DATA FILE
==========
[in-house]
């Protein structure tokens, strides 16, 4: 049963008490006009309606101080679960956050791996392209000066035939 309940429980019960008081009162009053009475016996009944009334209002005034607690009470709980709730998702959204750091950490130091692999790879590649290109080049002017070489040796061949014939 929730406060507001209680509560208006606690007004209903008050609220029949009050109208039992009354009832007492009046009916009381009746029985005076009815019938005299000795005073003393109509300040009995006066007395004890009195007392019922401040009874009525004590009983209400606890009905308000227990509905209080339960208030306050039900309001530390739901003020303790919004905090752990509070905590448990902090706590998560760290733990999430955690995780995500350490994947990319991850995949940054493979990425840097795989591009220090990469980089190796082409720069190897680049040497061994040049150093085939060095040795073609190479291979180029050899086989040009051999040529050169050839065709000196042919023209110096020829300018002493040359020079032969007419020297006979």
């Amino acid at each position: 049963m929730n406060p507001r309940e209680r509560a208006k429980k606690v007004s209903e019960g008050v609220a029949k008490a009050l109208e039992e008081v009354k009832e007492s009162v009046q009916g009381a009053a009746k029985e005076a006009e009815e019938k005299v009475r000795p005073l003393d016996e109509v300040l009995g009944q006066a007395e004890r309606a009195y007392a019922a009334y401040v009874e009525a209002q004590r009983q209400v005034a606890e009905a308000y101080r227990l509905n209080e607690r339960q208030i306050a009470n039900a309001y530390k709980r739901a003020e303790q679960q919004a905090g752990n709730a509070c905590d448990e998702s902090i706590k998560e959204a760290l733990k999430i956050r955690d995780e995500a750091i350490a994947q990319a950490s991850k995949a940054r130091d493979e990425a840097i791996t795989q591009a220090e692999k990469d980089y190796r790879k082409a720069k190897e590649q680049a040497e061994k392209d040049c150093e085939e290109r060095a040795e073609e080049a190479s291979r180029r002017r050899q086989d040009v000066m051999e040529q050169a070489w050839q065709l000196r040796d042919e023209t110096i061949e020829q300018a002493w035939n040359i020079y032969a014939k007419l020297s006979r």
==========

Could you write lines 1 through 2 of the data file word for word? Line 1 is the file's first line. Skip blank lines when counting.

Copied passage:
[in-house]
């Protein structure tokens, strides 16, 4: 049963008490006009309606101080679960956050791996392209000066035939 309940429980019960008081009162009053009475016996009944009334209002005034607690009470709980709730998702959204750091950490130091692999790879590649290109080049002017070489040796061949014939 929730406060507001209680509560208006606690007004209903008050609220029949009050109208039992009354009832007492009046009916009381009746029985005076009815019938005299000795005073003393109509300040009995006066007395004890009195007392019922401040009874009525004590009983209400606890009905308000227990509905209080339960208030306050039900309001530390739901003020303790919004905090752990509070905590448990902090706590998560760290733990999430955690995780995500350490994947990319991850995949940054493979990425840097795989591009220090990469980089190796082409720069190897680049040497061994040049150093085939060095040795073609190479291979180029050899086989040009051999040529050169050839065709000196042919023209110096020829300018002493040359020079032969007419020297006979």